The relative simplicity of the conjecture illustrates a common mathematical paradox. Tools like the Markov equation can be used to prove subtle and complicated results even while basic questions about their properties remain unresolved.

However, in the last few years, there has been some notable progress toward proving the uniqueness conjecture. It has long been known that it’s possible to create a correspondence between every Markov triple and all the fractions between zero and 1. For each fraction *p*/*q*, which is called an index, you can assign a Markov number *m*_{p}_{/q }by following a particular mathematical procedure. For example, *m*_{2/3 }is 29, and *m*_{3/5} is 433.

In 2013, Aigner made three conjectures about how the triples can be ordered using this correspondence. These conjectures are stepping stones on the way to proving the uniqueness conjecture. He hypothesized that if you keep the numerator of the index constant and increase the denominator (as in 1/2, 1/3, 1/4, 1/5, …), the respective Markov numbers will keep getting bigger. Likewise, he thought that if you increase the numerator but keep the same denominator (as in 1/17, 2/17, 3/17, 4/17, …), you should also get a string of ever-larger Markov numbers. The same pattern of increasing numbers, he thought, should hold if the sum of the numerator and denominator is kept constant (as in 1/100, 2/99, 3/98, …).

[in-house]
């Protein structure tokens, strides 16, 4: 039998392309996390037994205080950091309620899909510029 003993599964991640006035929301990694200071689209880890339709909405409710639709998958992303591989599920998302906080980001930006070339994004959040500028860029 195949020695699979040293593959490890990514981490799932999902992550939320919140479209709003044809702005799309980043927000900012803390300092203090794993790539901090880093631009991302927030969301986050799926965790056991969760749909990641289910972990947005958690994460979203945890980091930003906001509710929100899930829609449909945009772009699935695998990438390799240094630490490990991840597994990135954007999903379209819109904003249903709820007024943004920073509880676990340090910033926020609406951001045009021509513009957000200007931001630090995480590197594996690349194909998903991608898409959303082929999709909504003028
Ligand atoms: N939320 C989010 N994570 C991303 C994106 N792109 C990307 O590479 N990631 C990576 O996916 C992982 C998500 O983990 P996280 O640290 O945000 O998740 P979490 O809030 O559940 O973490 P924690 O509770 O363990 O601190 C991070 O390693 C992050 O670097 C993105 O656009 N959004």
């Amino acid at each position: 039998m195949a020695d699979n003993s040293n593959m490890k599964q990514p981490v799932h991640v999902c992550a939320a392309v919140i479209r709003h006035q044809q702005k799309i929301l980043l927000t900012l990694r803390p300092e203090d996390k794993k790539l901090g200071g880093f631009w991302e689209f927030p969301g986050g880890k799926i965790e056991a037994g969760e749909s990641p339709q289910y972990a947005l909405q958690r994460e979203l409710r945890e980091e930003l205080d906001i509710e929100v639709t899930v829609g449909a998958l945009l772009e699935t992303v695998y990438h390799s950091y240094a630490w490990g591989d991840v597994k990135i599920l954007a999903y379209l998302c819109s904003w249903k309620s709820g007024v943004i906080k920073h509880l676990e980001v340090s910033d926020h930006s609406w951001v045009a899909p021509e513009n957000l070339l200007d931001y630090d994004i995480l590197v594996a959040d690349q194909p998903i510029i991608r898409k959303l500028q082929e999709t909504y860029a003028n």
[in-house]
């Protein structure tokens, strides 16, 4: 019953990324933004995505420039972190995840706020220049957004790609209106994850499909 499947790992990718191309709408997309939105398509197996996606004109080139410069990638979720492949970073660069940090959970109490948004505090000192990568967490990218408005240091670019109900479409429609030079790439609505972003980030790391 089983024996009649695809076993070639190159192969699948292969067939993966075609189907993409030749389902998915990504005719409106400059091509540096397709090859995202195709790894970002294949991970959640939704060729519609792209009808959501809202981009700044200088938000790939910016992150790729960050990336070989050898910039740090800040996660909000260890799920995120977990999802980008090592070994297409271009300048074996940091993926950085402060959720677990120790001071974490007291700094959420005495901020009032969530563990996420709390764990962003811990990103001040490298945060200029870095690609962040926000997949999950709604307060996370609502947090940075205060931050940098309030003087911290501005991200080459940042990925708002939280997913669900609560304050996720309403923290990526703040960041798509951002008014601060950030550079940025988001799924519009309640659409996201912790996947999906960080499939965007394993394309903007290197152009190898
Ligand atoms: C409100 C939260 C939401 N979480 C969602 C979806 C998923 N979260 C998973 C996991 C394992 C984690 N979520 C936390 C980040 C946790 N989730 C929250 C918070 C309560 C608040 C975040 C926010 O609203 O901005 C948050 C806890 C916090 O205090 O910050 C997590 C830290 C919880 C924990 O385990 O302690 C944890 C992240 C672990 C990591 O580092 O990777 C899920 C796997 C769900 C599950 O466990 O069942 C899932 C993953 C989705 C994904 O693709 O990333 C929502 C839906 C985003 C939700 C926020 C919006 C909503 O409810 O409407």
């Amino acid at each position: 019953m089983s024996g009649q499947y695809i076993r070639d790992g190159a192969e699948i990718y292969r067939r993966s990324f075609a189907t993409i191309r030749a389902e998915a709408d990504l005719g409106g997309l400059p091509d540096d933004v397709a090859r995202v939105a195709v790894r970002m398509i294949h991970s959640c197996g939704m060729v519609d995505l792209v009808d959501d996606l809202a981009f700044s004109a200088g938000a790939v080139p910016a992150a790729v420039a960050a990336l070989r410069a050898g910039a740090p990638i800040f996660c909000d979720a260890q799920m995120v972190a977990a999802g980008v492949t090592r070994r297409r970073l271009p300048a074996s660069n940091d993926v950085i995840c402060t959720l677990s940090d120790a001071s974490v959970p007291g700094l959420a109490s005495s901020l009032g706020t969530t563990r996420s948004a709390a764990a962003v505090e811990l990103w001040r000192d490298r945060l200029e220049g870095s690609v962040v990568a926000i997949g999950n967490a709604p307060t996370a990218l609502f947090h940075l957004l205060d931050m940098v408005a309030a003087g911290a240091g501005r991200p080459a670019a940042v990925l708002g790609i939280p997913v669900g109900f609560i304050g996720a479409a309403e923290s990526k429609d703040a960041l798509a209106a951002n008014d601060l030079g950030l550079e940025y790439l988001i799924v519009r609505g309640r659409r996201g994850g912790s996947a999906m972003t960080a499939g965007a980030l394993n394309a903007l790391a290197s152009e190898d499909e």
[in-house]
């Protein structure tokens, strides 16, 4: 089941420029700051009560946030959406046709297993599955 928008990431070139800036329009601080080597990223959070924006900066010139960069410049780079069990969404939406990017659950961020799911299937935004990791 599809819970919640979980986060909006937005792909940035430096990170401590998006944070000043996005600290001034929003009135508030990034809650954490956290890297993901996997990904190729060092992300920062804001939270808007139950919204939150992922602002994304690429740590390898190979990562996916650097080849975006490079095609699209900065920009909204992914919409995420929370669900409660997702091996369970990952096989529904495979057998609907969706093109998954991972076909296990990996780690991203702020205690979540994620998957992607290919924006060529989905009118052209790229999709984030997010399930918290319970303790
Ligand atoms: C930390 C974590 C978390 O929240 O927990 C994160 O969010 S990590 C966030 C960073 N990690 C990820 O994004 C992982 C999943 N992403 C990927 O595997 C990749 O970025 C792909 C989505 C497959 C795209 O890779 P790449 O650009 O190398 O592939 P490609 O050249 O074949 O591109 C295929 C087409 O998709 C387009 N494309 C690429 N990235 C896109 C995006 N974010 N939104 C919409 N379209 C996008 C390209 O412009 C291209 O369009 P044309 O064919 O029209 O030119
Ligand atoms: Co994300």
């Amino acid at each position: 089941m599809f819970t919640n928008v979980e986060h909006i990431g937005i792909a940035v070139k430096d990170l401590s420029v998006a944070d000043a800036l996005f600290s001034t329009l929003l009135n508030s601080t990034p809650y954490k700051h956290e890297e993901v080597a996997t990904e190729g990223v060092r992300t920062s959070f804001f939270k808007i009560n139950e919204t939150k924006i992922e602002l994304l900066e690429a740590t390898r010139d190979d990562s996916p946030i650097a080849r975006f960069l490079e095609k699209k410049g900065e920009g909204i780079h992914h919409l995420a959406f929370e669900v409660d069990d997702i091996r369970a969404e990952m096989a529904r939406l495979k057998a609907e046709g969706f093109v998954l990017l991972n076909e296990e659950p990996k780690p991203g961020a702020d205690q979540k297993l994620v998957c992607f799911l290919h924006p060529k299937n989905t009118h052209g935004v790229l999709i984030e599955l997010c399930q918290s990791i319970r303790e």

The constant-numerator conjecture was proved in a 2020 paper in *Advances in Mathematics* by Michelle Rabideau of the University of Hartford and Ralf Schiffler of the University of Connecticut. In February 2023, together with two other collaborators, Rabideau and Schiffler published a proof of the other two conjectures as well.

Because of these and other advances, Karpenkov is optimistic that a proof of Frobenius’ uniqueness conjecture might finally be in the works. “I know people who say they are near proving it,” he said. “I think we are pretty close — maybe within the next five years.”

**Correction: **December 18, 2023

The order of the two triples (2,5,29) and (1,5,13) in an example in this story was incorrect. They now appear in the correct order.